Electra Battery Materials Corporation Announces Recycled Battery Material Removal Agreement

Under the agreement, Glencore AG will purchase nickel and cobalt products until the end of 2024 on market-based terms

Electra Battery Materials Corporation (TSX-V:ELBM, OTCQX:ELBMF) has announced an off-take agreement for nickel and cobalt produced from a battery recycling plant it plans to commission in 2023 in its Battery Materials Park north of Toronto.

Under the agreement, the company said Glencore AG will purchase nickel and cobalt products until the end of 2024 on market terms.

“The demand for recycled battery materials is very strong, but refining capacity in North America today is limited to process black mass with a hydrometallurgical process – the preferred route due to high metal recoveries and carbon emissions. GHGs close to zero,” said Electra CEO Trent Mell. in a report.

“Electra expects to be one of the first such refiners, leveraging its licensed site north of Toronto and approximately C$100 million of existing infrastructure and equipment.

READ: Electra Battery Materials to Consolidate Outstanding Common Stock Prior to Possible Nasdaq Listing

Mell added, “This is another step in de-risking Electra’s Battery Materials Park project. By securing a drawdown for our recycled nickel and cobalt production at market rates, we can now continue to focus on construction and operational readiness for Phases 1 and 2.”

Highlights of the agreement include:

  • The removal contract covers the 2023-2024 production of nickel and cobalt from the refining of black mass charge generated from lithium-ion batteries. Lithium, copper and graphite removal contracts are being discussed with other parties.
  • Electra plans to operate a battery recycling demonstration plant in 2022 using existing equipment at a cost of C$3 million and commission the commercial plant in 2023.
  • The company’s hydrometallurgical refinery is expected to deliver higher yields at lower cost and at significantly lower energy intensity compared to traditional facilities.
  • Its refinery is powered by 100% clean hydroelectric power, resulting in nearly zero greenhouse gas (GHG) emissions.

Electra noted that its battery recycling strategy is the second in a four-phase development plan for an integrated battery materials park in Canada that will recycle lithium batteries, produce cobalt and nickel from primary power supplies. , then send the material to a manufacturer of battery cathode precursors. who would cohabit in the same industrial park. The commissioning of the only cobalt sulfate refinery in North America is the first phase, scheduled for December 2022.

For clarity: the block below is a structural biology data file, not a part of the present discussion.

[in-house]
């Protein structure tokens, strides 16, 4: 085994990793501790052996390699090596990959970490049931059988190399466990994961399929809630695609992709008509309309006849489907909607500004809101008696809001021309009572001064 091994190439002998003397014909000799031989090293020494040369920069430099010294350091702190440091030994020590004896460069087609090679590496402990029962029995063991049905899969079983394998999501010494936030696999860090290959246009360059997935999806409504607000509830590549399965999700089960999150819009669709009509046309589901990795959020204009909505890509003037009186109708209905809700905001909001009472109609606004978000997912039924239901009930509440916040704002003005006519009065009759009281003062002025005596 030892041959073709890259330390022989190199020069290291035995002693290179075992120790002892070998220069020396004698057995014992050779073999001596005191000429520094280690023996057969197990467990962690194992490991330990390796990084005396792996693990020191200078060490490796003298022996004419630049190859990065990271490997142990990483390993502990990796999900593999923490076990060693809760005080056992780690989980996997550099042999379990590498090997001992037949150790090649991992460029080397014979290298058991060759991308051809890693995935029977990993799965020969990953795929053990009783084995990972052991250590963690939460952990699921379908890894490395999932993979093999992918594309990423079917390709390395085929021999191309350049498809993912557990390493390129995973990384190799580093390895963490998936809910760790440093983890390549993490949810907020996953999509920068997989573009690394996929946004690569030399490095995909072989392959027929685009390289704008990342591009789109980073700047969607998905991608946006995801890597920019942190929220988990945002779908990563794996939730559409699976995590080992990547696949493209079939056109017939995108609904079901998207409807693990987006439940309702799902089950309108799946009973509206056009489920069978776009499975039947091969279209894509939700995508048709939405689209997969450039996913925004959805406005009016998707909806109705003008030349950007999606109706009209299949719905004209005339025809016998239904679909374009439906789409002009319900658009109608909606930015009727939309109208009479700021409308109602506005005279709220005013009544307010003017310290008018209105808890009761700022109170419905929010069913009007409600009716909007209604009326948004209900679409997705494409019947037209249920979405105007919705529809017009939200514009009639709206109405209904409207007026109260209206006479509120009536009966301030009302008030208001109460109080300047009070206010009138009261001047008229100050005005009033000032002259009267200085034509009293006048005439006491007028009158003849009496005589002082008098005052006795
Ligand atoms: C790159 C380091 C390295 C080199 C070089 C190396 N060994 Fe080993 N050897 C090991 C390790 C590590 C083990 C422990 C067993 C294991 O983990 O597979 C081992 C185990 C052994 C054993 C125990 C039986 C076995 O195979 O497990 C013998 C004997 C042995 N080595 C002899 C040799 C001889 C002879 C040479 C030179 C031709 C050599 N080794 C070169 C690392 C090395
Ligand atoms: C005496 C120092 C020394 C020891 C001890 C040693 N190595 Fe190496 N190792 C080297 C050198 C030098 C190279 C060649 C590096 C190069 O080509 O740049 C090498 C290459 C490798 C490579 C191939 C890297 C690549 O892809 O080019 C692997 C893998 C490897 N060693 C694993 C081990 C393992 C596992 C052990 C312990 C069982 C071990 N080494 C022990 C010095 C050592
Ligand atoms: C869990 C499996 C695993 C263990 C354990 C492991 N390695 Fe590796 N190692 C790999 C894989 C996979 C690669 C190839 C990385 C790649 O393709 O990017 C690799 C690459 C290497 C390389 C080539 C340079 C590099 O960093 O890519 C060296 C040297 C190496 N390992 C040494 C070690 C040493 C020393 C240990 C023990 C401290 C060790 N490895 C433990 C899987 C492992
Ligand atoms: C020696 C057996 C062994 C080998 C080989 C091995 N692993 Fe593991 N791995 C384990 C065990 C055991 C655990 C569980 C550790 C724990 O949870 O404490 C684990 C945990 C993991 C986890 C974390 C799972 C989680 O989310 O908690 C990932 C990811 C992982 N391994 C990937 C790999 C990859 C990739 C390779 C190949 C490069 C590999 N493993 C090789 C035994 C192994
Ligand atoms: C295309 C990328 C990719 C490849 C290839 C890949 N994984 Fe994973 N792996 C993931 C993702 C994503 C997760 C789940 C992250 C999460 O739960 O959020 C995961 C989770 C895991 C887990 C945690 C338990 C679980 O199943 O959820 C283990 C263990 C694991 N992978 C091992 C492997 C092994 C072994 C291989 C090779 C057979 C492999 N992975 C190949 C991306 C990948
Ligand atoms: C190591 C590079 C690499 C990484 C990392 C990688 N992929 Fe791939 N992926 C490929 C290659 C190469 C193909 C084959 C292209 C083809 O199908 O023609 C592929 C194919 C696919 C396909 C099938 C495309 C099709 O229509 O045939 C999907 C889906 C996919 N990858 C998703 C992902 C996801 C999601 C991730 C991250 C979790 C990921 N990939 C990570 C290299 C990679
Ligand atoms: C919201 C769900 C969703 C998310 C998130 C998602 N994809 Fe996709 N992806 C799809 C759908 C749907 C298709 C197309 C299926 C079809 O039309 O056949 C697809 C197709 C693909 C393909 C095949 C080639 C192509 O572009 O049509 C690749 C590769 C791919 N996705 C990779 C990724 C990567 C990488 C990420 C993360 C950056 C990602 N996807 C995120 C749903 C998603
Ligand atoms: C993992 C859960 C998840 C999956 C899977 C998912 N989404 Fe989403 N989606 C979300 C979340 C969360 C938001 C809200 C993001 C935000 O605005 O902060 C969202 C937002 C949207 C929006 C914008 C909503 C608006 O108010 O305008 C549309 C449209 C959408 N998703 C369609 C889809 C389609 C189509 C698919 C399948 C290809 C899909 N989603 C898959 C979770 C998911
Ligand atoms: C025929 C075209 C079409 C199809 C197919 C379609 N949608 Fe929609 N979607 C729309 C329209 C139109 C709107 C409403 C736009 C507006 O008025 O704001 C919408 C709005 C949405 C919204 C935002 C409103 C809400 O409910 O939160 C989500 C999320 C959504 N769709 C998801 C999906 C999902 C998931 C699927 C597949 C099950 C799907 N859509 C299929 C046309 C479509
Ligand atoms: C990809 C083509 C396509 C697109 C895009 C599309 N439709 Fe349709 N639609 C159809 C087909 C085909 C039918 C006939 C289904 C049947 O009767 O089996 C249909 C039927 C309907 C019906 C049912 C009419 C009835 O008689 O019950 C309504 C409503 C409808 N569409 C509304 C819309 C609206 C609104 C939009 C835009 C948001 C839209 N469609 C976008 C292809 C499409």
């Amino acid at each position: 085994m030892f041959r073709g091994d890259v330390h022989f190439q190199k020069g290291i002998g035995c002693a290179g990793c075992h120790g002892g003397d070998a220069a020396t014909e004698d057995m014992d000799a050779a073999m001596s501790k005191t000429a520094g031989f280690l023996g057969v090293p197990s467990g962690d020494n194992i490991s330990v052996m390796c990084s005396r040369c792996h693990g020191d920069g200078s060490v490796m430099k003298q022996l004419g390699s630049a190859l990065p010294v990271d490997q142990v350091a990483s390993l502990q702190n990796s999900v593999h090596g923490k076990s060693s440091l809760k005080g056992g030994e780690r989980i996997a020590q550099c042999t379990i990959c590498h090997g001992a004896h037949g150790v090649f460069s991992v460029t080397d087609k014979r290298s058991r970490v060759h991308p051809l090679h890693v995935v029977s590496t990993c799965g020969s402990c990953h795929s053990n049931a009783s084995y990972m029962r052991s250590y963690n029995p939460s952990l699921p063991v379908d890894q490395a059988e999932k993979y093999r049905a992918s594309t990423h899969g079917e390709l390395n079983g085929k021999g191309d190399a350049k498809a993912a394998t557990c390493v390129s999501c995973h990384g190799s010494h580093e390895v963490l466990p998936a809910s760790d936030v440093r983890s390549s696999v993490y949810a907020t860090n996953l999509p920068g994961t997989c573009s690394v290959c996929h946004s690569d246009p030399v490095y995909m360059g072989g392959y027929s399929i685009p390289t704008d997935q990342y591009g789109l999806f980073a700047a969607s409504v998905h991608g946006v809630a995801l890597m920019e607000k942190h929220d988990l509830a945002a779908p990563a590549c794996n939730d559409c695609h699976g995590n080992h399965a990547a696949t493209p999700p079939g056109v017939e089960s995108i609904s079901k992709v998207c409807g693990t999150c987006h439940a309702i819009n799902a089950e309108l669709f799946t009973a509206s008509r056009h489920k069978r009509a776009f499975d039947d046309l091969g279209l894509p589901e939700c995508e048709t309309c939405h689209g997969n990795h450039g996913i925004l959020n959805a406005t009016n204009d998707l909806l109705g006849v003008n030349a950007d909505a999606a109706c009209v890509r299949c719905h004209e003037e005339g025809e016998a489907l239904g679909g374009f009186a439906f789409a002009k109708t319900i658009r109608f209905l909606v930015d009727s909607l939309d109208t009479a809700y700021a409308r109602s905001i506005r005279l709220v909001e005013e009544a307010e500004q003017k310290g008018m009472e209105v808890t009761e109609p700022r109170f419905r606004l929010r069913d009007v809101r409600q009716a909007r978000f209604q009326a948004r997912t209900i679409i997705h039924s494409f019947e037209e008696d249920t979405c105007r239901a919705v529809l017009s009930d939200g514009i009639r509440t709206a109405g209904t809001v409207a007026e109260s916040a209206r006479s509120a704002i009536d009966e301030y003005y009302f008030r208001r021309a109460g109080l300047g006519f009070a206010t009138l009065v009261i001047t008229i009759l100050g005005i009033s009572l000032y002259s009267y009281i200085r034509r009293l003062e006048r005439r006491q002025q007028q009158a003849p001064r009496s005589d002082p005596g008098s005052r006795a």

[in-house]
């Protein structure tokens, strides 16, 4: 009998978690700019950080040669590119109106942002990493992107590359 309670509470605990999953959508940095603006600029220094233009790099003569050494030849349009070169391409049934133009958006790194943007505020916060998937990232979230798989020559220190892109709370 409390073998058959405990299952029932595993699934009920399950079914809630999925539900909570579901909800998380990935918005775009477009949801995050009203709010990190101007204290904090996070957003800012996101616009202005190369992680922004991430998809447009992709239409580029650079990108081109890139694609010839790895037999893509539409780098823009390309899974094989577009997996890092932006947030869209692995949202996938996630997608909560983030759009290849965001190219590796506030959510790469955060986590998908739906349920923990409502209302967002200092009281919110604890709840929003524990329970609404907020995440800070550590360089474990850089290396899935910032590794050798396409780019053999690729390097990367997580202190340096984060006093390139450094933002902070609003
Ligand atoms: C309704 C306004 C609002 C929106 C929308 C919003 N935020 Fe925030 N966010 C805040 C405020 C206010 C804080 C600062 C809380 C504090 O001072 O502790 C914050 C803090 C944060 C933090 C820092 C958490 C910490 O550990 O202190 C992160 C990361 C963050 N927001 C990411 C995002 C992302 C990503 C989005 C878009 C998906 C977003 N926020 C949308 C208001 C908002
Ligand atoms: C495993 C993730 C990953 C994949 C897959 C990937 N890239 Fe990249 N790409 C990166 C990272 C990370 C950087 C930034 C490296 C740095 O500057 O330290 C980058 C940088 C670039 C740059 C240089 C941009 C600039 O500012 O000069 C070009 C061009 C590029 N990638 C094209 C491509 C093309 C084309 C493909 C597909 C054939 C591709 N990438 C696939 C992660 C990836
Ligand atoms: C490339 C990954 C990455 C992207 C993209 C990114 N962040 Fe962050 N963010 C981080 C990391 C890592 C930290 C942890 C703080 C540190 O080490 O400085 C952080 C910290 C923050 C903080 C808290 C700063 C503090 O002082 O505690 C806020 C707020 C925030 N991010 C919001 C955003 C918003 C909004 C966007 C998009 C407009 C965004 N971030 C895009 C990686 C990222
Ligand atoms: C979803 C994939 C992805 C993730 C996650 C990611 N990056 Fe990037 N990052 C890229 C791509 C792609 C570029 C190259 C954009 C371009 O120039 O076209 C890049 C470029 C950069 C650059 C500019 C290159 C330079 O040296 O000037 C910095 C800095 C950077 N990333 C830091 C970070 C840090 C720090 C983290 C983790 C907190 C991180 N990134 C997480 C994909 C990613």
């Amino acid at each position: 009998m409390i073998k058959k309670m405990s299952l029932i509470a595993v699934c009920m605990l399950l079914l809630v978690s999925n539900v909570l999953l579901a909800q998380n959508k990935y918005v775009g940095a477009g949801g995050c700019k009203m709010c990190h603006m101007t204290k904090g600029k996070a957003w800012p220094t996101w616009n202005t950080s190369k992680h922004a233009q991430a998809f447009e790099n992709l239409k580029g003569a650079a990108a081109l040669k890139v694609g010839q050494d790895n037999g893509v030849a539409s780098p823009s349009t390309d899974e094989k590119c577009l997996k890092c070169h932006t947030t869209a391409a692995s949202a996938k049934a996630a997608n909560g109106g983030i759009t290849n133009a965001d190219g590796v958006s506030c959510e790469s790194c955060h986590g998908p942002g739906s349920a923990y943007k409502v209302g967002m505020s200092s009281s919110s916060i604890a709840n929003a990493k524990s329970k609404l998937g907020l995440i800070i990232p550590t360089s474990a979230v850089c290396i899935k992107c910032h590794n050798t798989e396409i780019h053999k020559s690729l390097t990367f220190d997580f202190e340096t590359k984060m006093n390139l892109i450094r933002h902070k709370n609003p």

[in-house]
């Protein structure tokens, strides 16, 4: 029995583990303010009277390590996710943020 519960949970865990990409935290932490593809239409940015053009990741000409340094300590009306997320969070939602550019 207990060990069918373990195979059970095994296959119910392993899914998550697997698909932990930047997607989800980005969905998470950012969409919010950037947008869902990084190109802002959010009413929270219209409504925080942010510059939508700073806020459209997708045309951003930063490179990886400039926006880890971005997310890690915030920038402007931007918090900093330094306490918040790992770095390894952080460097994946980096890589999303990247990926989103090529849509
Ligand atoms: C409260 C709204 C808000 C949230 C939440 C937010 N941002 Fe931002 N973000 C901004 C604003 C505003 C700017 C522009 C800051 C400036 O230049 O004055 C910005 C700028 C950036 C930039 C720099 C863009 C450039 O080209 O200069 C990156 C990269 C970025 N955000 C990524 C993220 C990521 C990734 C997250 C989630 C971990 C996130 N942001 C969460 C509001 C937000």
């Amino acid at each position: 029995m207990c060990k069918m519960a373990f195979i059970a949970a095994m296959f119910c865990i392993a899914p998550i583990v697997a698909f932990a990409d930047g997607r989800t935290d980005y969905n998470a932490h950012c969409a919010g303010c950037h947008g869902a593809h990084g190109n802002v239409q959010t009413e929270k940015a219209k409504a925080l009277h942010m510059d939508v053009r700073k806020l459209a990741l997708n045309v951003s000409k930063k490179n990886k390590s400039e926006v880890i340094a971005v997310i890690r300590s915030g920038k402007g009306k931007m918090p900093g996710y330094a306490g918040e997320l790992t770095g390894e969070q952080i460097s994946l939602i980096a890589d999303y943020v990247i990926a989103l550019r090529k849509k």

Electra’s strategy is to partner with third parties who collect used batteries and grind the battery cell electrodes into a metal-rich powder known as “black mass”. Electra has established relationships with more than 30 black mass producers and plans to work with up to four suppliers to supply its refinery.

The company said the first recycling module (Module 1) is expected to produce more than 2,000 metric tons per year of mixed hydroxide precipitate (MHP) from approximately 4,500 tons of black mass – the equivalent of recycling batteries of more than 20,000 fully electric vehicles. (EV) per year, i.e. 80,000 plug-in hybrid EVs. Module 1 is one of many expected to be built over the next decade as Electra’s recycling capacity grows along with market demand for dark mass processing.

Electra’s long-term goal is to introduce the cobalt and nickel content of MHP into its own cobalt and nickel sulphate circuits. Glencore’s Nikkelverk refinery in Norway represents a short-term, low-carbon solution for a circular economy until Electra completes Phase 3 construction of a nickel sulphate plant.

The company said its business relationship with Glencore is a fundamental step that could lead to further collaboration in the North American recycling market. Glencore is already one of the largest processors of dark ground, processing much of the dark ground produced in North America and Europe at its Sudbury smelter.

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